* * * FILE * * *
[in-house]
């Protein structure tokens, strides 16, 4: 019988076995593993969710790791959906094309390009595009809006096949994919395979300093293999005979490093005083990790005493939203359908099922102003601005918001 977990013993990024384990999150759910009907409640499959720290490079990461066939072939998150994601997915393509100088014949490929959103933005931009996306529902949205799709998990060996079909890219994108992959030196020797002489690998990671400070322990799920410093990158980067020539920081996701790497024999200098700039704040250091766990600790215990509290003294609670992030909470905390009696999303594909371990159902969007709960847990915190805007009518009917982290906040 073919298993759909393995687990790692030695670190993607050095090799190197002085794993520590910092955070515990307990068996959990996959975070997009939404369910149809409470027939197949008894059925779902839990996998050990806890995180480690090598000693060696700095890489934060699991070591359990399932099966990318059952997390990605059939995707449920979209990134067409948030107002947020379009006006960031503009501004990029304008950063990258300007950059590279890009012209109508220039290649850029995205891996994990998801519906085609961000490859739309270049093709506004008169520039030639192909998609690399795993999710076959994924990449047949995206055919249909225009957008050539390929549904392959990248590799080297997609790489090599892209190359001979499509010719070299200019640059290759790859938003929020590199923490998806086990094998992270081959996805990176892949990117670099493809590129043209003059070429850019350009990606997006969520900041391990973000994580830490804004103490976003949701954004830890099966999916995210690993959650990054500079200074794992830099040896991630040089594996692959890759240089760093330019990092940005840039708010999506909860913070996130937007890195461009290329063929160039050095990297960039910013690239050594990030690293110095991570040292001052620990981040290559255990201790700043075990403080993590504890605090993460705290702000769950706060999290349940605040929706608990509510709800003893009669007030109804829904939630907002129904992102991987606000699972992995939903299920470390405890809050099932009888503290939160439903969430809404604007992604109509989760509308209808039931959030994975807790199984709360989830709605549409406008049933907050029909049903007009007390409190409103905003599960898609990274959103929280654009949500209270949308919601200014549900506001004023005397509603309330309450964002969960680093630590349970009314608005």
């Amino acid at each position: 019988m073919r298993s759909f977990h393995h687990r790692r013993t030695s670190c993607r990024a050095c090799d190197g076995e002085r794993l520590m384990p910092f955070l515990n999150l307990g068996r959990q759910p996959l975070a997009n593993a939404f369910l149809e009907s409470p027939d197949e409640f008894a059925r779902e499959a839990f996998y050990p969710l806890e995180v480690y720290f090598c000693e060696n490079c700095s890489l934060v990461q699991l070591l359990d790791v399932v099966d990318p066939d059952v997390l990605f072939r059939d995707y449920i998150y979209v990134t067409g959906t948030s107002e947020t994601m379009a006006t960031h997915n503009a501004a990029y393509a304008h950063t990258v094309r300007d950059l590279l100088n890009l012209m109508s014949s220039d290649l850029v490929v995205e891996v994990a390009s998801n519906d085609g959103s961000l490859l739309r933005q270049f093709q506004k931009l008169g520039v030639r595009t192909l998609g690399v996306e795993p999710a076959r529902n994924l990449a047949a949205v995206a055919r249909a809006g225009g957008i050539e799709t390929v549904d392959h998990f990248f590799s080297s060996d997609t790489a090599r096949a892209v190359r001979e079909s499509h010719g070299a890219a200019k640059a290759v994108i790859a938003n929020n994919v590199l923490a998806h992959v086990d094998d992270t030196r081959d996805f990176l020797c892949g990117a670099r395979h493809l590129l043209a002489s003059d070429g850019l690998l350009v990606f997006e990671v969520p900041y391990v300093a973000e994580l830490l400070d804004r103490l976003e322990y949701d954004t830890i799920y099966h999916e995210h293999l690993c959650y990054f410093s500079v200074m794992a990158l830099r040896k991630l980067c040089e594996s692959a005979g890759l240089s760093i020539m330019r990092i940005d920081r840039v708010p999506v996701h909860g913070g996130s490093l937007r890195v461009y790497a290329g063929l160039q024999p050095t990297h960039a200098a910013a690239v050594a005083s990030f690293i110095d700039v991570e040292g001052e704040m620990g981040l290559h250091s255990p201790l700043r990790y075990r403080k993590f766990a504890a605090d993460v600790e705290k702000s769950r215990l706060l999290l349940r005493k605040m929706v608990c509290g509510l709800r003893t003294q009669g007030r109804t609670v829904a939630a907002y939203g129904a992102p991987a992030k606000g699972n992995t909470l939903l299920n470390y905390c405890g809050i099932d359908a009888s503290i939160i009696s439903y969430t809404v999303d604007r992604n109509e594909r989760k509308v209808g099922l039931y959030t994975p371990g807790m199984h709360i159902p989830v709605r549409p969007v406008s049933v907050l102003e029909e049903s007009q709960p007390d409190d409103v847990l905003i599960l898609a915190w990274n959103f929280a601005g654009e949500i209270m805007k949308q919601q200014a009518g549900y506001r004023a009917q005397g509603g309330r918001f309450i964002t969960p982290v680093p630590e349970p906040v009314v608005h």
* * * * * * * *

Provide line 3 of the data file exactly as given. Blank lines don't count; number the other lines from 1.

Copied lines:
């Amino acid at each position: 019988m073919r298993s759909f977990h393995h687990r790692r013993t030695s670190c993607r990024a050095c090799d190197g076995e002085r794993l520590m384990p910092f955070l515990n999150l307990g068996r959990q759910p996959l975070a997009n593993a939404f369910l149809e009907s409470p027939d197949e409640f008894a059925r779902e499959a839990f996998y050990p969710l806890e995180v480690y720290f090598c000693e060696n490079c700095s890489l934060v990461q699991l070591l359990d790791v399932v099966d990318p066939d059952v997390l990605f072939r059939d995707y449920i998150y979209v990134t067409g959906t948030s107002e947020t994601m379009a006006t960031h997915n503009a501004a990029y393509a304008h950063t990258v094309r300007d950059l590279l100088n890009l012209m109508s014949s220039d290649l850029v490929v995205e891996v994990a390009s998801n519906d085609g959103s961000l490859l739309r933005q270049f093709q506004k931009l008169g520039v030639r595009t192909l998609g690399v996306e795993p999710a076959r529902n994924l990449a047949a949205v995206a055919r249909a809006g225009g957008i050539e799709t390929v549904d392959h998990f990248f590799s080297s060996d997609t790489a090599r096949a892209v190359r001979e079909s499509h010719g070299a890219a200019k640059a290759v994108i790859a938003n929020n994919v590199l923490a998806h992959v086990d094998d992270t030196r081959d996805f990176l020797c892949g990117a670099r395979h493809l590129l043209a002489s003059d070429g850019l690998l350009v990606f997006e990671v969520p900041y391990v300093a973000e994580l830490l400070d804004r103490l976003e322990y949701d954004t830890i799920y099966h999916e995210h293999l690993c959650y990054f410093s500079v200074m794992a990158l830099r040896k991630l980067c040089e594996s692959a005979g890759l240089s760093i020539m330019r990092i940005d920081r840039v708010p999506v996701h909860g913070g996130s490093l937007r890195v461009y790497a290329g063929l160039q024999p050095t990297h960039a200098a910013a690239v050594a005083s990030f690293i110095d700039v991570e040292g001052e704040m620990g981040l290559h250091s255990p201790l700043r990790y075990r403080k993590f766990a504890a605090d993460v600790e705290k702000s769950r215990l706060l999290l349940r005493k605040m929706v608990c509290g509510l709800r003893t003294q009669g007030r109804t609670v829904a939630a907002y939203g129904a992102p991987a992030k606000g699972n992995t909470l939903l299920n470390y905390c405890g809050i099932d359908a009888s503290i939160i009696s439903y969430t809404v999303d604007r992604n109509e594909r989760k509308v209808g099922l039931y959030t994975p371990g807790m199984h709360i159902p989830v709605r549409p969007v406008s049933v907050l102003e029909e049903s007009q709960p007390d409190d409103v847990l905003i599960l898609a915190w990274n959103f929280a601005g654009e949500i209270m805007k949308q919601q200014a009518g549900y506001r004023a009917q005397g509603g309330r918001f309450i964002t969960p982290v680093p630590e349970p906040v009314v608005h």